What to learn from Bernie Madoff

New York residents and others may remember that Bernie Madoff was taken into custody in December 2008. He was sentenced to 150 years in prison after being convicted of perjury and other felony charges. Madoff ran a Ponzi Scheme, in which investors put money into a project or some other entity that doesn't exist. The original investors are paid with cash that is collected from those who enter into the deal later on.

One of the critical lessons learned from the Madoff scandal is that investors should always spend time investigating an opportunity before handing over their money. Taking the time to do so can help an individual better understand how the returns are generated and if they are likely to continue. If there are parties claiming that an investment is too good to be true, it is possible that they are correct.

The difference between tax fraud and negligence

According to the IRS, about 17 percent of taxpayers don't follow the tax code in a given year. However, less than 1 percent of taxpayers are convicted of tax fraud or other tax code violations annually. This is because not all violations of the tax code are the same. To rise to the level of fraud, a taxpayer in New York or elsewhere must willfully ignore or violate some portion of the tax code.

This may include failing to file a tax return or making false statements on a return. Those who fail to report income or pay taxes owed could be committing a serious offense as well. In most cases, the IRS will assume that a mistake occurred because of carelessness as opposed to a blatant attempt to violate the law. When auditing a return, the government can generally spot signs of fraud such as using a false social security number or keeping multiple sets of books.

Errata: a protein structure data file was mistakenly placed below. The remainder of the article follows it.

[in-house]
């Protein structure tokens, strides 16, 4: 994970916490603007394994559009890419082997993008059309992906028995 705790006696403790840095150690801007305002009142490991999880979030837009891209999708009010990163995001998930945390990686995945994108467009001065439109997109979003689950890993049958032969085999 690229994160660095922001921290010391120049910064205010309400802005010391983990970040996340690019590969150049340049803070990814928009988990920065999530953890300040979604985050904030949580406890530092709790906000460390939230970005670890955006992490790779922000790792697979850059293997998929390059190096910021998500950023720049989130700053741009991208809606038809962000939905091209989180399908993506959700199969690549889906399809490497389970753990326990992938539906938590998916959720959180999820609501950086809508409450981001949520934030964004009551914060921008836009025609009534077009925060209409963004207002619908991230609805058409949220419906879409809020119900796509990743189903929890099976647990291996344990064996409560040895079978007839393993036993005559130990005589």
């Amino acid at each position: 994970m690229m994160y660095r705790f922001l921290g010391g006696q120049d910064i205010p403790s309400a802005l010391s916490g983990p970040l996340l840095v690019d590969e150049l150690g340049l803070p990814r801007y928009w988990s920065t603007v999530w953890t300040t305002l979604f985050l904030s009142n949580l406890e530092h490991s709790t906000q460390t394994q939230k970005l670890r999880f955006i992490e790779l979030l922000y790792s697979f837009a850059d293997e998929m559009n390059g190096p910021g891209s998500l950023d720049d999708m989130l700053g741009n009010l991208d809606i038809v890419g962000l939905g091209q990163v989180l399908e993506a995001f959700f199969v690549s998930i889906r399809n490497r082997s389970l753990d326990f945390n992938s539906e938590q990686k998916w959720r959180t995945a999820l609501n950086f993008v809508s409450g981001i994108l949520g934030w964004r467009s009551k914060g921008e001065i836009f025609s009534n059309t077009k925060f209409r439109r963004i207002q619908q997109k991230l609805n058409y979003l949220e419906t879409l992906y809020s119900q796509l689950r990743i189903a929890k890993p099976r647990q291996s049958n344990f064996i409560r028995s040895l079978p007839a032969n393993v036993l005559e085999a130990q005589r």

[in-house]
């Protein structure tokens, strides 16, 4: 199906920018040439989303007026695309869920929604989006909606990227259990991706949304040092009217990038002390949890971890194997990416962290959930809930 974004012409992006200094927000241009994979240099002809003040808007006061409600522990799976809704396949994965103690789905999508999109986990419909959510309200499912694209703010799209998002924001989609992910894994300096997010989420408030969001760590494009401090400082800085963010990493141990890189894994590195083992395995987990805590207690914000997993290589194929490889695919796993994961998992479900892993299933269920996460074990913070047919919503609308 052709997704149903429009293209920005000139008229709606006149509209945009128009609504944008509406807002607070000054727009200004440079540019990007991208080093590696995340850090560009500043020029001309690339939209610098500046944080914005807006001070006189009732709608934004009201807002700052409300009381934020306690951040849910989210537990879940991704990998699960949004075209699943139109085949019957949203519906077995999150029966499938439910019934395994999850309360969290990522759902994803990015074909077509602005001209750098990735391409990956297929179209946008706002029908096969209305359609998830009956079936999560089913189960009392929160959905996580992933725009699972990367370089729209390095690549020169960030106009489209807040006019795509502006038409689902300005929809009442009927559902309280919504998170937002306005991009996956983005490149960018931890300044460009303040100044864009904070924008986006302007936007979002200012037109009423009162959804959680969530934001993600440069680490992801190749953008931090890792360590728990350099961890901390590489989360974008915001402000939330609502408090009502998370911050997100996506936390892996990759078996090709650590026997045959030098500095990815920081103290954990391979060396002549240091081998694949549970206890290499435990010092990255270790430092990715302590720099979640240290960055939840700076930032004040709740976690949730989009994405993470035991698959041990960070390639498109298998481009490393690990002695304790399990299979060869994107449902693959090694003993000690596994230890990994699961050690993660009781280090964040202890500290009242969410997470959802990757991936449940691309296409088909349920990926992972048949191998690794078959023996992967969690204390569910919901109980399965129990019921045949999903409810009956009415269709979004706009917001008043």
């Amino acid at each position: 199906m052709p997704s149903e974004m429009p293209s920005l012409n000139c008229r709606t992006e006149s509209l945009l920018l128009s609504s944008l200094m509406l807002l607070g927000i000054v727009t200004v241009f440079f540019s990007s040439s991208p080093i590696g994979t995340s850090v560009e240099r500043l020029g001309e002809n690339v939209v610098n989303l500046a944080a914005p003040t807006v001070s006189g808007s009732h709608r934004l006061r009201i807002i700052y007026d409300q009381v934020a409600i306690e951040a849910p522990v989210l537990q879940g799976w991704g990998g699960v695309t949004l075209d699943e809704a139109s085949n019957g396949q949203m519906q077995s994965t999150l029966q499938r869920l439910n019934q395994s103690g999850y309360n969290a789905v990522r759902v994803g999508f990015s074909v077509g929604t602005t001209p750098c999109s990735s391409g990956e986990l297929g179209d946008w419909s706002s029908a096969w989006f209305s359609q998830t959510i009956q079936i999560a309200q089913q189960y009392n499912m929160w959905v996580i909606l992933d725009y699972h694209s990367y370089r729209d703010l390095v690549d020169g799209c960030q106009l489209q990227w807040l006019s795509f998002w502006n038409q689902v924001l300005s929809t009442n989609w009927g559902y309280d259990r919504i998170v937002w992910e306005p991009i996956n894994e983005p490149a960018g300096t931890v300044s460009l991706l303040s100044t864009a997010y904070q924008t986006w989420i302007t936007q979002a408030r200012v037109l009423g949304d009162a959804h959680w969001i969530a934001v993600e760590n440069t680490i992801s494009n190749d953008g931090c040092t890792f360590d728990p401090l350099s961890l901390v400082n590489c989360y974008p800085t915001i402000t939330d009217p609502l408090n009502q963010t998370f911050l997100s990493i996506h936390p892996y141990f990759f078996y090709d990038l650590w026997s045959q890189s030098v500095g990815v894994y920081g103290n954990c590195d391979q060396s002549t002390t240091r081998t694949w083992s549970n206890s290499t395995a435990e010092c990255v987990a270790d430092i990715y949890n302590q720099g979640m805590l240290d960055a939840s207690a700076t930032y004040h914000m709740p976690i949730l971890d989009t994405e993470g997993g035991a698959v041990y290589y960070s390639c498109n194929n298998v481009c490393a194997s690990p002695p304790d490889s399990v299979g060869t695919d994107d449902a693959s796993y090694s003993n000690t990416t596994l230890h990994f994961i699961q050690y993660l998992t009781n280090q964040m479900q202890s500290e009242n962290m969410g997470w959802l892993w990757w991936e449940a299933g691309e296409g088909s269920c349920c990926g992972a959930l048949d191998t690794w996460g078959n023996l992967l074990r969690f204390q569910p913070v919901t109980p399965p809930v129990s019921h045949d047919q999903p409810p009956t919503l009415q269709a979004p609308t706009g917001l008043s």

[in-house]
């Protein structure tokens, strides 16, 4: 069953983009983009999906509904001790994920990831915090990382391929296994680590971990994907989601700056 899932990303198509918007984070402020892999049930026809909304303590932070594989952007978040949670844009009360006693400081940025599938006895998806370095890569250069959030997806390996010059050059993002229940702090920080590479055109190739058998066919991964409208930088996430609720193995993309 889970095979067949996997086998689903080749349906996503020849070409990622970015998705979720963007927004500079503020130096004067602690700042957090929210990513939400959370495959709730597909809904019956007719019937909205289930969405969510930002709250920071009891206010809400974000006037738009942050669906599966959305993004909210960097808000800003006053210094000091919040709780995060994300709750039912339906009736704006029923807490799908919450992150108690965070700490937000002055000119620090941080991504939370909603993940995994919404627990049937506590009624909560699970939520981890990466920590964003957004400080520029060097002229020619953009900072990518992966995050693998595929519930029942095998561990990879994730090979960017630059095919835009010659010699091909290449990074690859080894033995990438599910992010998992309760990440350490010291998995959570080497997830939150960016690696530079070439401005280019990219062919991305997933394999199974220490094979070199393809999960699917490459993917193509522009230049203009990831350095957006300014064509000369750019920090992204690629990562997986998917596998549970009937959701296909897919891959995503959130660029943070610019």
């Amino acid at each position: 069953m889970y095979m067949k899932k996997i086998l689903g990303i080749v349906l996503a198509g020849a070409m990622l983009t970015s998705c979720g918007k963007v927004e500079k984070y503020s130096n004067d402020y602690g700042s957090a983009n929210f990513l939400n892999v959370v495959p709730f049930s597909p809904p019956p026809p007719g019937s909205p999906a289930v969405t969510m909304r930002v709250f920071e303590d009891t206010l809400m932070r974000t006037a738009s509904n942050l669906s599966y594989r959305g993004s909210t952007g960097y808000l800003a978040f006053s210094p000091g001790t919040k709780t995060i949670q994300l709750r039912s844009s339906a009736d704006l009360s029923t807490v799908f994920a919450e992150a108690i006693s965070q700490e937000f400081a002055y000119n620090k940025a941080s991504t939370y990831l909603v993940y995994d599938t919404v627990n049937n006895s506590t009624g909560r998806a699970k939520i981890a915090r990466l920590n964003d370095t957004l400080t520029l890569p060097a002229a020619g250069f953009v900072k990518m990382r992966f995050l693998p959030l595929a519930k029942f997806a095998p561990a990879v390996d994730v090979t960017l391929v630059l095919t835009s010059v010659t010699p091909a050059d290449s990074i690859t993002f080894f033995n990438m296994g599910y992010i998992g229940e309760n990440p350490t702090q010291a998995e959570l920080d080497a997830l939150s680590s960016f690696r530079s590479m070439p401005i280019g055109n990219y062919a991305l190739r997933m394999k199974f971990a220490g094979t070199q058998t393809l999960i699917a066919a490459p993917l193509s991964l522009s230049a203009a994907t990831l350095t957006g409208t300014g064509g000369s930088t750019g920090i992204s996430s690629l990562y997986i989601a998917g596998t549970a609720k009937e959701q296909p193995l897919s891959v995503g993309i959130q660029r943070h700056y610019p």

Bodybuilder pleads guilty to New York drug charges

On Nov. 28, a New York bodybuilder pleaded guilty to a high-level drug charge and holding his wife captive. As a result, he will spend a minimum of 18 years in prison.

In November 2017, the defendant, a 39-year-old resident of DeWitt, was found to be in possession of hundreds of pounds of marijuana and over $3 million worth of cocaine. The drugs were discovered after police responded to a domestic violence incident in which he bound his wife with duct tape and threatened to kill her. His 47-year-old landlord was also taken into custody as a result of the incident, but he was later cleared of all charges and released.

How does a drug conviction affect NY voting rights?

If you face felony drug charges in New York, you likely have a variety of concerns. While mounting a good defense and limiting prison time are probably at the front of your mind, you cannot forget about your post-conviction civic life. You may wonder how a drug conviction in the Empire State could affect your legal right to vote. 

As you probably know, state law dictates who can vote. In some states, convicted felons permanently lose their legal right to cast a ballot. Fortunately, that is not the case in New York. Once you finish your sentence for a drug-related crime, you can probably register to vote again. Here are some things you need to know about criminal convictions and voting rights in New York. 

Federal felony fraudulent use of a credit card

Fraudulent use of a credit card in New York can be a federal crime if it involves interstate commerce. Chapter 15, Section 1644 of the United States Code contains provisions defining fraudulent use of a credit card.

A person who knowingly uses or attempts conspire to use a credit card that is counterfeit, altered, fictitious, forged, lost or stolen to obtain money, goods or services worth $1,000 or more in a transaction affecting interstate commerce may be charged with fraudulent use of a credit card in federal court. A person who transports or conspires to transport a credit card that they know to be lost, stolen, forged or fraudulent or attempts to sell the card across state lines may be charged with this offense.